Exceptional Fossil Preservation: A Unique View on the Evolution of Marine Life

By David J. Bottjer; Walter Etter et al. | Go to book overview

20
Monte Bolca: An Eocene Fishbowl
Carol M. Tang

FOR FOUR CENTURIES, NOBLEMEN, CARDINALS, AND EVEN emperors are said to have coveted the fossil fish from the Pesciara (Italian for “fishbowl”) of Monte Bolca in northern Italy. This nickname is based on the extraordinarily preserved fish of Eocene age that have been excavated since the sixteenth century, but the deposit also contains well-preserved remains of reptiles, crustaceans, molluscs, plants, cephalopods, and jellyfish. More than 500 species of terrestrial and marine vertebrates, invertebrates, and plants are represented in this Lagerstätte, including 90 families of fish alone. The first printed monograph on paleoichthyology, Giovanni Serafino Volta's l'Ittiolitologia veronese (1796–1808), and some of Louis Agassiz's pioneering work on comparative zoology were based largely on fossils from Monte Bolca. The diversity, abundance, and excellent preservation of these fossils have greatly influenced systematic, paleoecologic, and evolutionary studies in ichthyology. But much less work has been conducted on the other fossils or on the geologic, paleoenvironmental, and taphonomic aspects of the Monte Bolca Lagerstätte, and unlike that for the fish specimens, which have been widely disseminated in museums around the world, most of the information we do have about this deposit is not widely known.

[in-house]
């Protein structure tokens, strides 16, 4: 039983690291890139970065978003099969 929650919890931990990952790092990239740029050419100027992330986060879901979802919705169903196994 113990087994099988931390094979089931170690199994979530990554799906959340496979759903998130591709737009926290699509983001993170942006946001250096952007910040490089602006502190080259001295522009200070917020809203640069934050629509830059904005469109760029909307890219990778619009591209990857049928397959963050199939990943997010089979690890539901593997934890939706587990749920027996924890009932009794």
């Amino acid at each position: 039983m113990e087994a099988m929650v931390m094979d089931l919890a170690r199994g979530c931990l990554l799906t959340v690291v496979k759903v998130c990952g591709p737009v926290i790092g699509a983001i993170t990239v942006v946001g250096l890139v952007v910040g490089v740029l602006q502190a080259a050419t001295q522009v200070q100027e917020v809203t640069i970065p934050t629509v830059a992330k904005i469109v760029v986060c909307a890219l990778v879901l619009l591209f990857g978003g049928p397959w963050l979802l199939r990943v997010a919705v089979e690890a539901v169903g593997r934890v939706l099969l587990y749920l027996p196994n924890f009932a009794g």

HISTORICAL BACKGROUND

There is a very rich history on the collection and study of Monte Bolca fossils (Gaudant 1997). Accounts of the extraordinary fish from Bolca go back to the mid-sixteenth century. The first written description of Monte Bolca fossil material came from Andrea Mattioli, a doctor from Siena, who in his 1555 book reported seeing “some slabs of stone which,

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